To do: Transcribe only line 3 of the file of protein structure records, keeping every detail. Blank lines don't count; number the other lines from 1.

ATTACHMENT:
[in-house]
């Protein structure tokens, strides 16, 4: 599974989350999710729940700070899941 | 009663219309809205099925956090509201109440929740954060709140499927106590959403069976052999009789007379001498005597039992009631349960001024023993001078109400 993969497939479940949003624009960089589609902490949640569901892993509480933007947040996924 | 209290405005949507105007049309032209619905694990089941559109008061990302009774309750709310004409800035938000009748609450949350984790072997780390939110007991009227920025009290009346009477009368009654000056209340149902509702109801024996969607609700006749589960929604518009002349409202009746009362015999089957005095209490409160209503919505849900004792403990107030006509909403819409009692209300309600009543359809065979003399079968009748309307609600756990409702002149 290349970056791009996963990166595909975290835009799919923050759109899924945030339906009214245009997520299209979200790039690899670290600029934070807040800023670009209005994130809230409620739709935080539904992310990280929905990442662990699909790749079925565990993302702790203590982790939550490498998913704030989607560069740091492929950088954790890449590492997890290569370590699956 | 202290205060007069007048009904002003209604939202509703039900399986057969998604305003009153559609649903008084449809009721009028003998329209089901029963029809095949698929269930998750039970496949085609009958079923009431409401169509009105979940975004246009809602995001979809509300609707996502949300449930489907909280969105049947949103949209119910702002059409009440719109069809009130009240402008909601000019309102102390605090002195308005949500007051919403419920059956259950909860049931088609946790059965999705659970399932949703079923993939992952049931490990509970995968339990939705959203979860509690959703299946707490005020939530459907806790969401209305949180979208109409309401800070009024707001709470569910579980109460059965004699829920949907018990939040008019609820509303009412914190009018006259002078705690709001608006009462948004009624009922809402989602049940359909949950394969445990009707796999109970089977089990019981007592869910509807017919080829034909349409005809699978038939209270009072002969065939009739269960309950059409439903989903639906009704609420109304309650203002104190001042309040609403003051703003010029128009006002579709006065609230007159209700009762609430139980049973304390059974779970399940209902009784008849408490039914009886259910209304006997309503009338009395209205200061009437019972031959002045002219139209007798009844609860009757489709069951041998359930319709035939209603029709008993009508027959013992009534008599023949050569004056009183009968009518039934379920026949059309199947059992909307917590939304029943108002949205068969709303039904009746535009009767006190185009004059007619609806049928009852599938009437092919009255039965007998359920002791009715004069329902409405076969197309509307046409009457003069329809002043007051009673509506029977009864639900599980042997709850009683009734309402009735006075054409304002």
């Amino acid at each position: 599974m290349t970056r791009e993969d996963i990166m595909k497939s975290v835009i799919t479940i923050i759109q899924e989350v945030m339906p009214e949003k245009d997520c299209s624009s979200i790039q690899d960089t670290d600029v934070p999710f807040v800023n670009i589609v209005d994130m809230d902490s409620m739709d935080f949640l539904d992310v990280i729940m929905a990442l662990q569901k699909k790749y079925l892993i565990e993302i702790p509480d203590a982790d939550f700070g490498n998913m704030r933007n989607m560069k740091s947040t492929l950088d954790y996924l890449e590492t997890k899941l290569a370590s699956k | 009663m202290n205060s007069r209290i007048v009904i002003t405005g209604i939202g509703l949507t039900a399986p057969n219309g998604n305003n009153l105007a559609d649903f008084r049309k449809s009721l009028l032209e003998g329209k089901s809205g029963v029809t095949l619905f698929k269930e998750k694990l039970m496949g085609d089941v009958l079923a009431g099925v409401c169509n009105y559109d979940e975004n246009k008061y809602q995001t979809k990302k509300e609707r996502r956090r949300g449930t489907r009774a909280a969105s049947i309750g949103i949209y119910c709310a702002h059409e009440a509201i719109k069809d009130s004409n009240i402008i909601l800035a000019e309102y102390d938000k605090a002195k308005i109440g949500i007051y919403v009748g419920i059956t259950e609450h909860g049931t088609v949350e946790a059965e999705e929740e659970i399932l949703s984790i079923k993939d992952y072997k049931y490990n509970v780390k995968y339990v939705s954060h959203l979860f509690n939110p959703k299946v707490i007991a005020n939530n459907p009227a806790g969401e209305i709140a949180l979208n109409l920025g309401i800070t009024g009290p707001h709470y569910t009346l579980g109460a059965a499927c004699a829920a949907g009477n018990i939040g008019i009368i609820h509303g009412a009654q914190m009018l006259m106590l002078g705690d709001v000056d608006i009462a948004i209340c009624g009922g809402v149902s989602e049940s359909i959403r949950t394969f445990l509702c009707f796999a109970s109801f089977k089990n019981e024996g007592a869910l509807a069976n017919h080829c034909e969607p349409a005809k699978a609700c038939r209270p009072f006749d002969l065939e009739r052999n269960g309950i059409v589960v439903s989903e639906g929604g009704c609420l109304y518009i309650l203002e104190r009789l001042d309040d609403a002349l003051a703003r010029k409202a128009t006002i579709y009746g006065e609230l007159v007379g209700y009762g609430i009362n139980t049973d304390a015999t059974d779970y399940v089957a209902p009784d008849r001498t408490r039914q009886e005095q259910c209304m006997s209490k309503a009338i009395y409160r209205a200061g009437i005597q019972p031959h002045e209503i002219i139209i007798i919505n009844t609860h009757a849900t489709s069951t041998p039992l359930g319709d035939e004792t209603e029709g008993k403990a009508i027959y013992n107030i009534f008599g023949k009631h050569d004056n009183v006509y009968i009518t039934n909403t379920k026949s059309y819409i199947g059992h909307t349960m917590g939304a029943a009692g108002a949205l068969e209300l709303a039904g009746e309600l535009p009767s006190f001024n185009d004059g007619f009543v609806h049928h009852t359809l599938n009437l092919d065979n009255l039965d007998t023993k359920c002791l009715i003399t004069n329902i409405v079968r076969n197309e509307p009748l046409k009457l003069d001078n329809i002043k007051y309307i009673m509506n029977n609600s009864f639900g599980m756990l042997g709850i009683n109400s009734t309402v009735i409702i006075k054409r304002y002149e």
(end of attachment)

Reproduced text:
């Amino acid at each position: 599974m290349t970056r791009e993969d996963i990166m595909k497939s975290v835009i799919t479940i923050i759109q899924e989350v945030m339906p009214e949003k245009d997520c299209s624009s979200i790039q690899d960089t670290d600029v934070p999710f807040v800023n670009i589609v209005d994130m809230d902490s409620m739709d935080f949640l539904d992310v990280i729940m929905a990442l662990q569901k699909k790749y079925l892993i565990e993302i702790p509480d203590a982790d939550f700070g490498n998913m704030r933007n989607m560069k740091s947040t492929l950088d954790y996924l890449e590492t997890k899941l290569a370590s699956k | 009663m202290n205060s007069r209290i007048v009904i002003t405005g209604i939202g509703l949507t039900a399986p057969n219309g998604n305003n009153l105007a559609d649903f008084r049309k449809s009721l009028l032209e003998g329209k089901s809205g029963v029809t095949l619905f698929k269930e998750k694990l039970m496949g085609d089941v009958l079923a009431g099925v409401c169509n009105y559109d979940e975004n246009k008061y809602q995001t979809k990302k509300e609707r996502r956090r949300g449930t489907r009774a909280a969105s049947i309750g949103i949209y119910c709310a702002h059409e009440a509201i719109k069809d009130s004409n009240i402008i909601l800035a000019e309102y102390d938000k605090a002195k308005i109440g949500i007051y919403v009748g419920i059956t259950e609450h909860g049931t088609v949350e946790a059965e999705e929740e659970i399932l949703s984790i079923k993939d992952y072997k049931y490990n509970v780390k995968y339990v939705s954060h959203l979860f509690n939110p959703k299946v707490i007991a005020n939530n459907p009227a806790g969401e209305i709140a949180l979208n109409l920025g309401i800070t009024g009290p707001h709470y569910t009346l579980g109460a059965a499927c004699a829920a949907g009477n018990i939040g008019i009368i609820h509303g009412a009654q914190m009018l006259m106590l002078g705690d709001v000056d608006i009462a948004i209340c009624g009922g809402v149902s989602e049940s359909i959403r949950t394969f445990l509702c009707f796999a109970s109801f089977k089990n019981e024996g007592a869910l509807a069976n017919h080829c034909e969607p349409a005809k699978a609700c038939r209270p009072f006749d002969l065939e009739r052999n269960g309950i059409v589960v439903s989903e639906g929604g009704c609420l109304y518009i309650l203002e104190r009789l001042d309040d609403a002349l003051a703003r010029k409202a128009t006002i579709y009746g006065e609230l007159v007379g209700y009762g609430i009362n139980t049973d304390a015999t059974d779970y399940v089957a209902p009784d008849r001498t408490r039914q009886e005095q259910c209304m006997s209490k309503a009338i009395y409160r209205a200061g009437i005597q019972p031959h002045e209503i002219i139209i007798i919505n009844t609860h009757a849900t489709s069951t041998p039992l359930g319709d035939e004792t209603e029709g008993k403990a009508i027959y013992n107030i009534f008599g023949k009631h050569d004056n009183v006509y009968i009518t039934n909403t379920k026949s059309y819409i199947g059992h909307t349960m917590g939304a029943a009692g108002a949205l068969e209300l709303a039904g009746e309600l535009p009767s006190f001024n185009d004059g007619f009543v609806h049928h009852t359809l599938n009437l092919d065979n009255l039965d007998t023993k359920c002791l009715i003399t004069n329902i409405v079968r076969n197309e509307p009748l046409k009457l003069d001078n329809i002043k007051y309307i009673m509506n029977n609600s009864f639900g599980m756990l042997g709850i009683n109400s009734t309402v009735i409702i006075k054409r304002y002149e």